Thursday, January 27, 2011

Lee ... Who?

Let’s think about Lehi. He had dreams and he had visions. He shared those dreams and visions with his wife and children. He also tried to share things God had revealed to him with the people of Jerusalem—and because they didn’t like what he had to say—which sounded a lot like: “REPENT!!”—the people of Jerusalem wanted to kill him.
What was the reaction of his wife and children to his dreams and visions? Skepticism, mostly. Even Nephi, who believed his father’s words, did not just passively accept everything Lehi said. Nephi never said: “Whatever Dad says is good enough for me!” He always went to the Lord for confirmation and further instruction. Laman and Lemuel, of course, thought their father was crazy. And they certainly didn’t believe that God communicated to Lehi—or anyone else—through dreams and visions.
What do you think Lehi’s motive was in sharing his dreams and visions? Did he just want to make people angry? Was his motive to make his family miserable? Or send them on guilt trips? Or embarrass them in the community and with their friends? No. Lehi was motivated by love. Because he loved his family and his neighbors, he warned them of danger. He told them of destruction to come. Only a few people listened and believed. The majority scoffed, made mock of him, and wanted to permanently silence him.
If Lehi lived today, he’d have an even harder time because the scoffers and mockers would post a video on YouTube of a mob laughing him to scorn. The police would arrest him on suspicion of being on hallucinogenic drugs. The electronic and print media would condemn him for his “hate speech” with headlines demanding government intervention. The Hollywood elite would label him “UnAmerican” and a kill-joy. Laman and Lemuel would try to have him declared senile and a danger to himself as well as others and have him put in an institution.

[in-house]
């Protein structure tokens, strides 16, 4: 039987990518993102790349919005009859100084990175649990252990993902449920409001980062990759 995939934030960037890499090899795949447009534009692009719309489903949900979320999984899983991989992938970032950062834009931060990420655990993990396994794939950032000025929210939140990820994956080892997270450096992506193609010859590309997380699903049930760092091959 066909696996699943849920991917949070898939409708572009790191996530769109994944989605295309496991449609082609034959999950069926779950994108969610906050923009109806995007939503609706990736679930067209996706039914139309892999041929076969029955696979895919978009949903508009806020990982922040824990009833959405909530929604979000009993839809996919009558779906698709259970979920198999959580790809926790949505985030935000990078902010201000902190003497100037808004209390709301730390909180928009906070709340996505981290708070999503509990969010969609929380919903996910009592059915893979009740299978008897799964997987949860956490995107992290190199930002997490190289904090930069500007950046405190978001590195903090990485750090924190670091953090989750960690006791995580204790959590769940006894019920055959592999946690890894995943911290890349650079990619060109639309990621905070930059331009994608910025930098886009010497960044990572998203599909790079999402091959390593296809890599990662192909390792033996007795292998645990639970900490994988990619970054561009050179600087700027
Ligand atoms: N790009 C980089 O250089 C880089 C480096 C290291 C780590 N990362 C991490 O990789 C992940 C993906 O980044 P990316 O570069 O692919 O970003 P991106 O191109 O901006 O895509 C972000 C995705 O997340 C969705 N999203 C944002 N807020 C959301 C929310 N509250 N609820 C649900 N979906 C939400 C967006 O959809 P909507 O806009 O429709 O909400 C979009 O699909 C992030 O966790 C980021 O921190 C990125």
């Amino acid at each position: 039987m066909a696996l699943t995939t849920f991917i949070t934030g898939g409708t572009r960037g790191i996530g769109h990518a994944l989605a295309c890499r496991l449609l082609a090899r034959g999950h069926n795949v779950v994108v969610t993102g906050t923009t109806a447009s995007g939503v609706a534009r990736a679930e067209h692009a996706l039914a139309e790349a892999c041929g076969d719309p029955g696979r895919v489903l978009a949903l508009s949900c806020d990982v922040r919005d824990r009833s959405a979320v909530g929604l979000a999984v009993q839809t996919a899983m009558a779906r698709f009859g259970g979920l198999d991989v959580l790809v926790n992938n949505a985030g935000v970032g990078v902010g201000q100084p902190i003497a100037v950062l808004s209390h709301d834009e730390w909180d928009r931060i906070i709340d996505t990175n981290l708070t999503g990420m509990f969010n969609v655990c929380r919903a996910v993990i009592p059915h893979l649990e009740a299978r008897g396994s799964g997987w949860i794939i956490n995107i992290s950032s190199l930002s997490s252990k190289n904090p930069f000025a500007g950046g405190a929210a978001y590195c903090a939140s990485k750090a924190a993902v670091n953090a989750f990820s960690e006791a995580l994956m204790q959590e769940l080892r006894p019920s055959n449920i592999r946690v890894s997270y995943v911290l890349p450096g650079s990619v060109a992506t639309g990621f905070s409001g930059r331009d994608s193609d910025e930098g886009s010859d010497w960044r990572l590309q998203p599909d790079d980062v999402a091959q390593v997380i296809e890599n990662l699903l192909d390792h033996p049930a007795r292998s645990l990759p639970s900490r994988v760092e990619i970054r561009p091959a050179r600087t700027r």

Are there “Lehi’s” among us today? In other words, are there people inspired by God today who are warning us of dangers to us and our families? If God is the same yesterday, today, and forever – which I believe to be true – then He would have to give the world enough “Lehi’s” to sound in every ear.
Who are these Lehi’s? You can probably name some individuals who are obvious modern-day Lehi’s. I would like to suggest that they are numerous. Some of them are Mrs. Lehi’s. Some are young, some are old. One of them could be you.
I believe that being a warning voice like Lehi was is one of the assignments we were given to fulfill on this earth in our day. We are to be warning voices. We should be able to warn our spouse and our children or our parents and our grandparents or our best friend and our neighbors when our eyes or minds are enlightened by the Spirit as to a danger.
And if they come to us with such a warning, we should be humble enough to listen carefully, and to get confirmation from God. Their motivation is love. It is so easy to get offended and to act like Laman and Lemuel: “God made no such thing known unto me—therefore I won’t believe you!” Remember how they refused to listen to Nephi their younger brother because he was younger? They refused to listen to Lehi because it meant an end to their comforts and pleasures. They even became hard-hearted enough that they refused to listen to angels.
Some people will not listen to or learn from a woman, or a younger person, or an old person, or a person with bad grammar. Others have other prejudices. Because of pride, they do not recognize the voice of the Spirit speaking through the voice of someone they are familiar with or feel superior to.
I believe we are expected to be “Lehi’s” and to “stand for truth and righteousness.” At the same time, we are also expected to be like Nephi and Sam, humble and teachable. When the “Lehi’s” among us warn us to depart from Babylon (and I believe that is happening), it is time to hit the road, not make jokes about Lehi’s latest ridiculous over-the-top rant or make excuses for not giving up our favorite Babylonian entertainments.